The Squid can of course do all of the above, including taking a draw off, which I have never seen anyone do with an alligator clip. I’m looking forward to seeing pics/video of that. Another nice thing about the squid is that if you travel by plane, you can throw it in your bag and then acquire a pole once you get to your destination and you don’t have to rebuild your stick-clip.
    For me, it’s nicer than an alligator clip as well because I also have small hands, which Erica has a good solution for while she’s on the ground, but if you’re hanging off a bolt, trying to “clip-through” a hard section, then it can be challenging. Especially if you’re already pumped and tired from trying that section over and over (like I usually am when I give up and “clip-through” ;))

    Reply

    • Brandy – Yes, it has threading – the link at the bottom of the post will show you the specs for the pole we use.

      Andy – First off, thanks for such kind words! All the different styles of climbing can be confusing, can’t they! Hopefully my explanation might clear up any confusion for your son! Have fun making your stick clip and please do send a pic!

      Gif – Some of my friends love the Superclip, but I just never could get the knack for doing anything other than hanging a draw with any sort of consistency. To each his/her own, I guess. Good thing there are lots of different options.

      Aimee – I actually found the Squid to be easier to use than the Superclip, but my main concern was that for $30 it wouldn’t be able to withstand C’s enthusiastic “off-label” stick-clip use. I can see how the Squid might be easier in an off the ground situation for smaller hands. I’ve only had to do it once since we made our new one, and it actually wasn’t that bad – I kept the pole b/t my knees, and kept the draw attached on my gear loop until its secured onto the clamp so that I could have both hands free. And for the record, its good to know that I am not the only one that employs the “clip of shame” when I give up halfway through a route :)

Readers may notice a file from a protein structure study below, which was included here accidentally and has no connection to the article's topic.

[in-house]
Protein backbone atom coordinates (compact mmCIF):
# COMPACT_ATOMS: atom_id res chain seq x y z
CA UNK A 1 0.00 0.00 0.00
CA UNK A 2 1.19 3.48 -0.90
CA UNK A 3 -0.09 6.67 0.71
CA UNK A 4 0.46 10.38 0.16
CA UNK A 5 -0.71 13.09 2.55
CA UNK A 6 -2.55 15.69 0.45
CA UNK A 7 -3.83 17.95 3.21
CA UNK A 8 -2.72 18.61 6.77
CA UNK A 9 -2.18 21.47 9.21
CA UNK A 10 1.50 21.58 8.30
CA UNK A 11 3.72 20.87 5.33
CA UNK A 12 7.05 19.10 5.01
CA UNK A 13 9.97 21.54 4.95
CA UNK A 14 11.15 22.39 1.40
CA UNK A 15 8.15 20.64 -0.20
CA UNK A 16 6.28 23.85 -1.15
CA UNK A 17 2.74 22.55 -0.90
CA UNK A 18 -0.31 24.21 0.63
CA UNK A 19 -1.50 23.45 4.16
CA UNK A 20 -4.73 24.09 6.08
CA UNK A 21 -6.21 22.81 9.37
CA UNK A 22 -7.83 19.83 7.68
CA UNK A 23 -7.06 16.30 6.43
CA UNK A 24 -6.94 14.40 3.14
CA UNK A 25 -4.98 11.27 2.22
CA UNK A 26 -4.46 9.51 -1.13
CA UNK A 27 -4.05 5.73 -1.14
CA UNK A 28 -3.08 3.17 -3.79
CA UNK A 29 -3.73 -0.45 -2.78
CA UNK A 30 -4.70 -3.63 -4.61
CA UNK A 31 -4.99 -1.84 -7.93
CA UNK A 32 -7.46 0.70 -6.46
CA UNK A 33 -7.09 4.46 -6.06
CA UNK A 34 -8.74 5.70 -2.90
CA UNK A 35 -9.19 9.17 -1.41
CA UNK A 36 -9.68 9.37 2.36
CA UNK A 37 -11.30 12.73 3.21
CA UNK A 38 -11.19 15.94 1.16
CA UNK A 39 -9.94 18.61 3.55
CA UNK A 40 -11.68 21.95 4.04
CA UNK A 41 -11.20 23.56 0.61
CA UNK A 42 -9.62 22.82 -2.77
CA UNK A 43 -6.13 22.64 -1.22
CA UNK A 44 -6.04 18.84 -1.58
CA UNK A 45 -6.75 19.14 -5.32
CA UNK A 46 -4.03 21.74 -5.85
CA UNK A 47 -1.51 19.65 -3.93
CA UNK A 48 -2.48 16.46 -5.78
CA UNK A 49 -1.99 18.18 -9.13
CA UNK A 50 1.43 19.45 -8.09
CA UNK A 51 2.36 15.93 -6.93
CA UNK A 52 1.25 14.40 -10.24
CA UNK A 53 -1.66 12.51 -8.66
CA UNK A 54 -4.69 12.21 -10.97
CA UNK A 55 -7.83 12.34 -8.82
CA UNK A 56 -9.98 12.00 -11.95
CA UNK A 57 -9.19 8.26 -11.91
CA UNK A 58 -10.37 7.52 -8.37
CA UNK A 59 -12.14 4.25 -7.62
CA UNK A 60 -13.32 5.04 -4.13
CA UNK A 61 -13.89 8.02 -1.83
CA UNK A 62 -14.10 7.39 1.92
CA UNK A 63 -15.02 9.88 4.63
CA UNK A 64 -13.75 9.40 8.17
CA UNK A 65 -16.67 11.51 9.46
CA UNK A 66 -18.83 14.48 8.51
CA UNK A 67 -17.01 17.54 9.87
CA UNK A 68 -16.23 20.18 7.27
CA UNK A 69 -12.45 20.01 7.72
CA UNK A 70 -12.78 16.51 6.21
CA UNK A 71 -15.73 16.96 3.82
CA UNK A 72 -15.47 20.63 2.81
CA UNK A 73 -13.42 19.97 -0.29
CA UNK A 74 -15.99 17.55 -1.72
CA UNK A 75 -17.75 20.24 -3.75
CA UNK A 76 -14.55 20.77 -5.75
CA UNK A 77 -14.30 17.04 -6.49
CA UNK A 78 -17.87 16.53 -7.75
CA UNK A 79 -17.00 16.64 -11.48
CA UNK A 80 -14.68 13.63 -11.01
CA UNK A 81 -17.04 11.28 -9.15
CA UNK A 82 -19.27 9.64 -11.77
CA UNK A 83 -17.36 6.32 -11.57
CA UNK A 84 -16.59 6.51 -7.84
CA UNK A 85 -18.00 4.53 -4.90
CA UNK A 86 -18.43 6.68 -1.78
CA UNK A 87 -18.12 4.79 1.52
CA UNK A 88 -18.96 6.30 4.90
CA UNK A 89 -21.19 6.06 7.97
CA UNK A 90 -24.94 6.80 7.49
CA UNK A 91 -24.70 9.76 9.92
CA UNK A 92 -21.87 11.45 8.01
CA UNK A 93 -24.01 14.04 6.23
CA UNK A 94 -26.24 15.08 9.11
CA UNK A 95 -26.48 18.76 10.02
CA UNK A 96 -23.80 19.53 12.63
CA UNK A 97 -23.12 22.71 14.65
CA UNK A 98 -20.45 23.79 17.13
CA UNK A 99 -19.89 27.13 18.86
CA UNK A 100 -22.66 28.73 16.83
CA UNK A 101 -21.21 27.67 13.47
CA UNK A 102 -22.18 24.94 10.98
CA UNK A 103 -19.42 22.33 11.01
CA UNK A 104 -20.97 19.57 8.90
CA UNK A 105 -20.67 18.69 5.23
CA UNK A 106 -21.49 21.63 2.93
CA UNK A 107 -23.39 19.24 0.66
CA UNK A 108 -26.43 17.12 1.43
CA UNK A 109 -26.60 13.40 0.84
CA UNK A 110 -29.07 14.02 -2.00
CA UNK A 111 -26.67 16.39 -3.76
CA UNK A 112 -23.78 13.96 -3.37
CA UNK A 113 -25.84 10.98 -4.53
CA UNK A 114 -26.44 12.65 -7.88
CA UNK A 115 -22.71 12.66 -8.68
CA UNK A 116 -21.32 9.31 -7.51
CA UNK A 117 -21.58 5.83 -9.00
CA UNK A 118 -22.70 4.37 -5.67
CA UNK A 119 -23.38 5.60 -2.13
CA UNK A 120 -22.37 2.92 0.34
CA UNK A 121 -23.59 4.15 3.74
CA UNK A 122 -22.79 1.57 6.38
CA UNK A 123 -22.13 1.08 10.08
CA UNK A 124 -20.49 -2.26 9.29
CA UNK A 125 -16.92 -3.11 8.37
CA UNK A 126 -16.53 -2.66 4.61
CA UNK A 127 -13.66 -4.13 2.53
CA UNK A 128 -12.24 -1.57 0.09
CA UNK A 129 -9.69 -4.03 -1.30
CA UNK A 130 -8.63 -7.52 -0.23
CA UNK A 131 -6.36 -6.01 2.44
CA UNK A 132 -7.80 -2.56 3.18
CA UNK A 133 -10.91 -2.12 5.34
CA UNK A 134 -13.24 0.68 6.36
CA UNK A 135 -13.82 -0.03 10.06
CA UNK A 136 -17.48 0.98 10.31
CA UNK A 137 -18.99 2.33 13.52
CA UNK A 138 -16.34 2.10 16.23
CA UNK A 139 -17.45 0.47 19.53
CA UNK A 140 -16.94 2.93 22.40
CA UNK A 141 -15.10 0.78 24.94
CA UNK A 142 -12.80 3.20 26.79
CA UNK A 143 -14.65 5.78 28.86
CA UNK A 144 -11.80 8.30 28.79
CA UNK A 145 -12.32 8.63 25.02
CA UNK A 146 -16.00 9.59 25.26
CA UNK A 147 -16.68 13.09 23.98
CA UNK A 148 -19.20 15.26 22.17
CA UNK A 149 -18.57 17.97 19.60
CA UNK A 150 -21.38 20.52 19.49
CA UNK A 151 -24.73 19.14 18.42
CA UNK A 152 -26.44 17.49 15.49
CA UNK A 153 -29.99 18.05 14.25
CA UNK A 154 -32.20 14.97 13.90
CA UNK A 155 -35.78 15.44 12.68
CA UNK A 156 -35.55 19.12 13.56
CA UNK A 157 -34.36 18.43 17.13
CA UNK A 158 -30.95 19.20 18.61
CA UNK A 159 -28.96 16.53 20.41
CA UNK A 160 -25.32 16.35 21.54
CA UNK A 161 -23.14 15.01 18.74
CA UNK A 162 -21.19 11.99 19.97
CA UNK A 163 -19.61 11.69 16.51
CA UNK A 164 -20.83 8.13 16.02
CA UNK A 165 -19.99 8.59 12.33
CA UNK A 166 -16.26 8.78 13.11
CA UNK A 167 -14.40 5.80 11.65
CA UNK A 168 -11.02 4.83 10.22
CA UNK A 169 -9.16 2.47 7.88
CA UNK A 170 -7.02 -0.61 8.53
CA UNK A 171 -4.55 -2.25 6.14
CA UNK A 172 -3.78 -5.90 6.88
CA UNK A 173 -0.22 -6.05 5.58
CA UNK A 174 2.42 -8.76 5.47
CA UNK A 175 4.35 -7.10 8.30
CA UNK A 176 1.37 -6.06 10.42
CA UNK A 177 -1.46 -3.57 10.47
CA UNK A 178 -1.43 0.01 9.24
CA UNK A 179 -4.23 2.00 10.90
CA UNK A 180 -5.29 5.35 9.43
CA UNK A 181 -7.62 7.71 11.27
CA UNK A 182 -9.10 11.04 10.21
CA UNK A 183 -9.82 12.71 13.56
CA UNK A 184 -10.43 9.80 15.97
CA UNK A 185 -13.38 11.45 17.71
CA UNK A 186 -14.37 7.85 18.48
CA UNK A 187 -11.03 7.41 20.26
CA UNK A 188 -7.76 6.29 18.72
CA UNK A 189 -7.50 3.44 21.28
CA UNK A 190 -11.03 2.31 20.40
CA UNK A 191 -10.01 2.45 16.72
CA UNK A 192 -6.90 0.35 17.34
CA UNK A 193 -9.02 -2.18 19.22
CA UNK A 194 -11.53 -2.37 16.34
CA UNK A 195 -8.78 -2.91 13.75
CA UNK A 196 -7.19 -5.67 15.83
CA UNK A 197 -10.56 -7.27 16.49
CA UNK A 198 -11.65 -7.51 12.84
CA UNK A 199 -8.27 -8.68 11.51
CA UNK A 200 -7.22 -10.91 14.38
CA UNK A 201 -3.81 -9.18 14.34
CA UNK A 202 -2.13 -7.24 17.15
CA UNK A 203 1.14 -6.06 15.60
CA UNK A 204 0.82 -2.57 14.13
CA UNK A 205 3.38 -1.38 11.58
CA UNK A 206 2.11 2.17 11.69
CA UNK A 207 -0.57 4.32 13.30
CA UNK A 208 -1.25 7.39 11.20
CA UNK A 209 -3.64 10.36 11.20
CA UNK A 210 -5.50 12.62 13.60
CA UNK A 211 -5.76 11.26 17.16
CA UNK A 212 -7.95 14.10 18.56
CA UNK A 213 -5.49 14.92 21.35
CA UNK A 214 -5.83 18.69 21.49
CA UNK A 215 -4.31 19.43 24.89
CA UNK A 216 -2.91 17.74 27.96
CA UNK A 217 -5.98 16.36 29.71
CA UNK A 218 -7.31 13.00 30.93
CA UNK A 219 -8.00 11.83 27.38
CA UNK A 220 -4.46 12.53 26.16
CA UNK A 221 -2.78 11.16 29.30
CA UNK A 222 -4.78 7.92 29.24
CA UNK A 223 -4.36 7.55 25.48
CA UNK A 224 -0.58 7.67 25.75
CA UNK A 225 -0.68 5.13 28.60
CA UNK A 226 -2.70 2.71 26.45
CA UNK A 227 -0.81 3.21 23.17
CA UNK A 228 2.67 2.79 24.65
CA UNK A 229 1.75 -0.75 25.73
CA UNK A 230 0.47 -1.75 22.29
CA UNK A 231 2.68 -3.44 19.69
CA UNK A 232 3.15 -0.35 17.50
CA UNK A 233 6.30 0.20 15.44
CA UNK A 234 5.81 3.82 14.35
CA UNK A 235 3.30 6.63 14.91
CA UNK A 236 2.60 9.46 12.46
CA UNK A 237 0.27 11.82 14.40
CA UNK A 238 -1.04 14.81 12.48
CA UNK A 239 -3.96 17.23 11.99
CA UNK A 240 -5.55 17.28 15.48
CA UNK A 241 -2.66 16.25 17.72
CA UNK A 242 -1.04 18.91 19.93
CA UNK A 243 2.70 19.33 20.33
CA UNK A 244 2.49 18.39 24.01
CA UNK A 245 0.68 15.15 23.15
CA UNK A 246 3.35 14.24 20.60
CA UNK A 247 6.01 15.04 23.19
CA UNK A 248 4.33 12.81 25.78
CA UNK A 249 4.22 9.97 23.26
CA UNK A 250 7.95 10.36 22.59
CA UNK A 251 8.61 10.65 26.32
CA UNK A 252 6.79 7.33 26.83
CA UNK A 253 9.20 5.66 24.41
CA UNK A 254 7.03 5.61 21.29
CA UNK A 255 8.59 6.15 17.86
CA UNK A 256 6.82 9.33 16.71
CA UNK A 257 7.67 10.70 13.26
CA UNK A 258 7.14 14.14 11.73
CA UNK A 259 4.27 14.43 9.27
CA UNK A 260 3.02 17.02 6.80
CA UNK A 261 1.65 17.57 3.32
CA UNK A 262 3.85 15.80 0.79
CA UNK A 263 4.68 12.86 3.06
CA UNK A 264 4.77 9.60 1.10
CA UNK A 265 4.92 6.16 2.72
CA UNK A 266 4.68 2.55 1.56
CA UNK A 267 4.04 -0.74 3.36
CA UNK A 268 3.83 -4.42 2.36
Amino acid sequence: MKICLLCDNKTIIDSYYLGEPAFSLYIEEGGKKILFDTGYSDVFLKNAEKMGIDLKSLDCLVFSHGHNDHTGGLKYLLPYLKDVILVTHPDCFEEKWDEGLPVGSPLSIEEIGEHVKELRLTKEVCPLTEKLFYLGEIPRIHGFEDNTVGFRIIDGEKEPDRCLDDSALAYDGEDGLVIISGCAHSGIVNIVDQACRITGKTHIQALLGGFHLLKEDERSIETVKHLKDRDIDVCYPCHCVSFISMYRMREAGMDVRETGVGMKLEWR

7. Of course! What else are you going to do when you don’t have anyone to rescue you? My husband could, but often he won’t because I was the one who chose to climb it and he wants to save his energy for his project. Maybe when crag baby is old enough to understand not to destroy the squid, you can get one ;) Ok, I’m off to roast my booty at Smith (it’s going to be 94 today! What the heck am I thinking?)

    Reply

    • Aimee, I still carry in our tent pole stick clip for a couple reasons.
      1. Sometimes we split up and then we both have a stick clip.
      2. The tent pole stick clip is more compact and lighter which I feel makes it safer for those on the ground when clipping through a hard section. Also in it’s folded up state, it fits nice in the gear loops on the harness.

  8. Thanks! I need to get on improving mine now :) RT @Cragmama: A DIY stick-clip post just for you @cdnrockiesgirl Enjoy! http://t.co/njVdDPPD

    Reply

  9. Terri

    You can get a much smaller alligator clamp that’s easier to open and works just as well; I use a stick clip with a small clamp on it all the time. I’ve also found that sometimes the larger clamp has a harder time letting go of the draw sometimes; a smaller clamp mitigates that.

    Reply

    • Terri – you are right that a smaller alligator clamp is easier to open, and it does work just as well for hanging draws, but we found that a smaller clamp makes it a lot more complicated for the other “tricks” (rope in existing draw, removing a draw, etc) since a smaller clamp requires an extra carabiner to do all of those things. Thanks for chiming in!

  10. Joshua

    Can you explain how you are removing draws with the alligator clamp?

    Reply

  11. Joshua

    Slick trick…thanks Erica.

    Reply

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“Not all who wander are lost.” —JRR TOLKIEN